The question is about the behavior of gravity .

It seems that the correct view is: in the end it will stop in the middle.

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Certainly the assumption exclude air, Friction, heat, and sea level.
The question is about the behavior of gravity .
It seems that the correct view is: in the end it will stop in the middle.

Not if you exclude air and friction

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I think get thus:

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I think get thus:

Not if you exclude friction and air resistance.

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Not if you exclude friction and air resistance.

For the same reason planets continue to orbit?

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For the same reason planets continue to orbit?

Exactly.

Although that raises an interesting question about whether tidal forces or general relativistic effects (frame dragging?) need to be ignored as well.

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However, if you managed to pull the tunnel vacuum, and you manage to avoid the object hitting the sides of the tunnel, your object would get close to the south pole. However, the south pole is 2,835 metres above sea level, while the North pole is at sea level, with the ice only a couple of metres thick. This means that your object would be almost 3 km short.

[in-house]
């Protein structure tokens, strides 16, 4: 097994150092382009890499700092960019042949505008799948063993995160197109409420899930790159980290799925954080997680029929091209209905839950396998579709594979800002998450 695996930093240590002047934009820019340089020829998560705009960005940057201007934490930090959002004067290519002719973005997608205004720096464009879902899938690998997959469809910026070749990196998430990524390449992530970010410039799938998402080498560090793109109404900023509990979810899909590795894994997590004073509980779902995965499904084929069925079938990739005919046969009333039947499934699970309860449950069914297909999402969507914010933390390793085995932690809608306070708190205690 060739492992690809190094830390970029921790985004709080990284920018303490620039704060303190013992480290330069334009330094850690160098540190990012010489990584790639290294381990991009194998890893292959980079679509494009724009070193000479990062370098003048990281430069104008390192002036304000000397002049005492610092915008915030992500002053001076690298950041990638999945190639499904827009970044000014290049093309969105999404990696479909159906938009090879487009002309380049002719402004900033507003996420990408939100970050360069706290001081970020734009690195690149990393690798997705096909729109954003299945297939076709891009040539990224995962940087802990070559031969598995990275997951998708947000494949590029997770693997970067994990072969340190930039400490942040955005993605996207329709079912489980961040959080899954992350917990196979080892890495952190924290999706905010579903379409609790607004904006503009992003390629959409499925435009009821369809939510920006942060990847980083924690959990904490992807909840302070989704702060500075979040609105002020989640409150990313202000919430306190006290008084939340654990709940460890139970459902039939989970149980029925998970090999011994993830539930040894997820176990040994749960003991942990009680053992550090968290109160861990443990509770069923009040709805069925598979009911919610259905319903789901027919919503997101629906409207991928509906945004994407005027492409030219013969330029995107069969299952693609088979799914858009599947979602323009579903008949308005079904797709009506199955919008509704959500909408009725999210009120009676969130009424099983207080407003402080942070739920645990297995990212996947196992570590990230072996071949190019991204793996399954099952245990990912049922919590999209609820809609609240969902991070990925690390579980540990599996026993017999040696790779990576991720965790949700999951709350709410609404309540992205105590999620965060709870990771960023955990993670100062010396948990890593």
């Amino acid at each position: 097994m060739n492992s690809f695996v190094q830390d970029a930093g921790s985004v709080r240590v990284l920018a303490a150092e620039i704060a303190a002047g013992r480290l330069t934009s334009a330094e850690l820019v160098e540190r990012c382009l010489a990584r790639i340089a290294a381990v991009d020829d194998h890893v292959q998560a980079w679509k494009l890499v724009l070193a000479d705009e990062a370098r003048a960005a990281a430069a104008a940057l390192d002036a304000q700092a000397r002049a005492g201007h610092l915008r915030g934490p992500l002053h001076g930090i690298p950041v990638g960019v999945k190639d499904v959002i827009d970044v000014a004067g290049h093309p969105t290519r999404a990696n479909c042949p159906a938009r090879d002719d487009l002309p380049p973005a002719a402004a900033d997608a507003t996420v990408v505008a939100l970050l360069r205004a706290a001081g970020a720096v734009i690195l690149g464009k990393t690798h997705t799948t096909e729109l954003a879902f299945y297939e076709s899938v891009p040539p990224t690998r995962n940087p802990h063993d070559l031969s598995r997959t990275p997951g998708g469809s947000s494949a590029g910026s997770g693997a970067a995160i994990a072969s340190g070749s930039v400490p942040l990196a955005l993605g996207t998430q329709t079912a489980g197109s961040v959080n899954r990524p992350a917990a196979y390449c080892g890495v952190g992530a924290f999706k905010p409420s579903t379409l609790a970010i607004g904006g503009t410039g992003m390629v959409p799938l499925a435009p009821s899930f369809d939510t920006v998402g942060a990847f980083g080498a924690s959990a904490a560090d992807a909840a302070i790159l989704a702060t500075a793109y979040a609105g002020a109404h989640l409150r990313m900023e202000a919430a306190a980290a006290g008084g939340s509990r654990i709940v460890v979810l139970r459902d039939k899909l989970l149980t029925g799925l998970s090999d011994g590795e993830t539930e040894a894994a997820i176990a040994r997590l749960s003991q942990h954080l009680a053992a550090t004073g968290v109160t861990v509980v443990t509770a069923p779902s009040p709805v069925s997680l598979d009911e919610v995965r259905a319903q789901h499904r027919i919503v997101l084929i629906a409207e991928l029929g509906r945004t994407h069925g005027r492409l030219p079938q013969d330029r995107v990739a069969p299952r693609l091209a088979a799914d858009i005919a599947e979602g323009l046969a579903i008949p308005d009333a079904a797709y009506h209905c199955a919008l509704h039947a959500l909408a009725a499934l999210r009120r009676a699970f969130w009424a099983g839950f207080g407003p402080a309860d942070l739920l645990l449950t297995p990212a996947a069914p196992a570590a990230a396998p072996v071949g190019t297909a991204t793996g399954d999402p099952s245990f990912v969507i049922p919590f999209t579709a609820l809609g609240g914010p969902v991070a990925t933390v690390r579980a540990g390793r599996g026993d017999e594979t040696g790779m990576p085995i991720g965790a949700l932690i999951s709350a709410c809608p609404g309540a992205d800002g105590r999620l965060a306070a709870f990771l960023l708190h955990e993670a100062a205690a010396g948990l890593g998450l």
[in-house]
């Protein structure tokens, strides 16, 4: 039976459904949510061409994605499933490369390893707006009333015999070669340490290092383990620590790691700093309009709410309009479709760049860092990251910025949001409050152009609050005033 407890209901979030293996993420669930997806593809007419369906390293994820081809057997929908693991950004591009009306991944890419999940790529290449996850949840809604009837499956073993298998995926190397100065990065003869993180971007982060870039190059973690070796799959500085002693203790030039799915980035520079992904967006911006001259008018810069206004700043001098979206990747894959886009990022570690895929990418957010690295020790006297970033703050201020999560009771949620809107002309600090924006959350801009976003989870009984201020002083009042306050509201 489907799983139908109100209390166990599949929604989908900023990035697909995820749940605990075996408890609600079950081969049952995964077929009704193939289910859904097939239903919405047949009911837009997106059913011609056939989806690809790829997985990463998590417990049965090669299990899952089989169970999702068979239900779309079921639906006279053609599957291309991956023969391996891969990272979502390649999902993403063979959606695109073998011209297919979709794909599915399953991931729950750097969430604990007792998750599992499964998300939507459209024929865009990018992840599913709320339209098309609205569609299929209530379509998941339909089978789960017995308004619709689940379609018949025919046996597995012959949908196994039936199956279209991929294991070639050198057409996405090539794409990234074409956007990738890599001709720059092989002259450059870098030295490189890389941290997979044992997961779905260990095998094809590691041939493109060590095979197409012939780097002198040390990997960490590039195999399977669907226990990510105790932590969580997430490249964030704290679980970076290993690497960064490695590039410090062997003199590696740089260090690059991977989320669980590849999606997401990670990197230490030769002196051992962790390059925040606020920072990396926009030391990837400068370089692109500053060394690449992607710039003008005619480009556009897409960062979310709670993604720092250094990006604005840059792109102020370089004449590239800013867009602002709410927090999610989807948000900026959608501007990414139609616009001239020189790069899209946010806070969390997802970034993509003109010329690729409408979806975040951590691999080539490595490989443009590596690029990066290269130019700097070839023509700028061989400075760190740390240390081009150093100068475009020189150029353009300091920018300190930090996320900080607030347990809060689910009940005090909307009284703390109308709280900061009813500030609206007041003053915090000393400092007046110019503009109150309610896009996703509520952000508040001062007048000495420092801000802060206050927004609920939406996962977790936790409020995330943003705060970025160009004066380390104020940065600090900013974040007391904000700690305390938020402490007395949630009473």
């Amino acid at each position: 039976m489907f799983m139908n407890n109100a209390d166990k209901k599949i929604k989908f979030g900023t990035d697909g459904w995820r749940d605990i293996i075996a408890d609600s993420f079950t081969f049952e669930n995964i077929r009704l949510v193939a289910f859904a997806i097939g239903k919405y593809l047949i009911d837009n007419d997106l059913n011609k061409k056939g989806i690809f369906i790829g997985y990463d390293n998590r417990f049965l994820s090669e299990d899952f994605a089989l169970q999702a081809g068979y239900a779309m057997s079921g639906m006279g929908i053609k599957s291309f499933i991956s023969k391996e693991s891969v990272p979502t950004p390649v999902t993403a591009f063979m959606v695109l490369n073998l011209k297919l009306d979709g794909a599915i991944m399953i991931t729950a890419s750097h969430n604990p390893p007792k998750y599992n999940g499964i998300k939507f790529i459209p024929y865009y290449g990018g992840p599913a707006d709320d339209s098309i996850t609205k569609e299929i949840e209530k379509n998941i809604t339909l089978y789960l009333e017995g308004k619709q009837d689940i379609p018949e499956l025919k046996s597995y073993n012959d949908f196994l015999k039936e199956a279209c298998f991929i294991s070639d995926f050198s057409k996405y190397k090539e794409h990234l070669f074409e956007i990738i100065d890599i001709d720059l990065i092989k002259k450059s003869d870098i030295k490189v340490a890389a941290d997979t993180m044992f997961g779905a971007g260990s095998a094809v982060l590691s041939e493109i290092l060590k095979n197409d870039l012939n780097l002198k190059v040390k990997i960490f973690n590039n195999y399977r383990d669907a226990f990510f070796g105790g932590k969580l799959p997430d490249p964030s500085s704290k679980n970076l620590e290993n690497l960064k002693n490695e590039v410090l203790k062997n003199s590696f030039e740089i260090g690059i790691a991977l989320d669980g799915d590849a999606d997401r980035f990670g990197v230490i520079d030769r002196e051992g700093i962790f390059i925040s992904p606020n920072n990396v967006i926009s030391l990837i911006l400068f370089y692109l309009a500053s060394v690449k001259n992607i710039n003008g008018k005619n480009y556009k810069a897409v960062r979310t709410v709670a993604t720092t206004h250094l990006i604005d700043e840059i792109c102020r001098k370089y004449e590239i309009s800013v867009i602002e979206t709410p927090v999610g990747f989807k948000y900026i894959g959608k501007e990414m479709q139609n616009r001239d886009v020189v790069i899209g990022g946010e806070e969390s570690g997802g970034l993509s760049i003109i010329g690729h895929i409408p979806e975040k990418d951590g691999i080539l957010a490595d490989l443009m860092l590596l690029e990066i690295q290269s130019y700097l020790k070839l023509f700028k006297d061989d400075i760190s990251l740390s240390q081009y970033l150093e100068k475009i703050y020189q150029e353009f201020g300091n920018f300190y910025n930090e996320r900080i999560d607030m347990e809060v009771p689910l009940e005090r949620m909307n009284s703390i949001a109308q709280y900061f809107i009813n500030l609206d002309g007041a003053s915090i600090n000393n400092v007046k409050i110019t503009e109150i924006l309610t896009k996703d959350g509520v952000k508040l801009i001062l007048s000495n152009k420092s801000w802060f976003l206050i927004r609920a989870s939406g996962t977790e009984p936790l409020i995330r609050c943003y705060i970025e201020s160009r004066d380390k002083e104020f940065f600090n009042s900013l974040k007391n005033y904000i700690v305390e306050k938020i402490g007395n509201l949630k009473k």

Reversed, dropping an item in at the South pole, it would shoot out the North pole at considerable speed.

I had always understood that the physical centre of the earth was not quite the same as the gravitational centre, and that there was a 20 km difference. I can't find any reference to this - but if correct, this might alter the response above.

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For the same reason planets continue to orbit?

And assuming you could put an object in orbit around the Earth at just above the surface, it would complete 1 orbit in the same time as the dropped object would take to complete a round trip.(Under ideal conditions: Spherical Earth of uniform density, no friction or air resistance, etc.)
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(Under ideal conditions: Spherical Earth of uniform density, no friction or air resistance, etc.)

And the "object" was a spherical cow of near zero mass.

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I had always understood that the physical centre of the earth was not quite the same as the gravitational centre, and that there was a 20 km difference. I can't find any reference to this - but if correct, this might alter the response above.

It would indeed alter the response if the difference was along the North-South axis. I would be surprised if it is that large, because I would think only the crust can cause such a difference and the influence of the crust is rather limited. I could be wrong.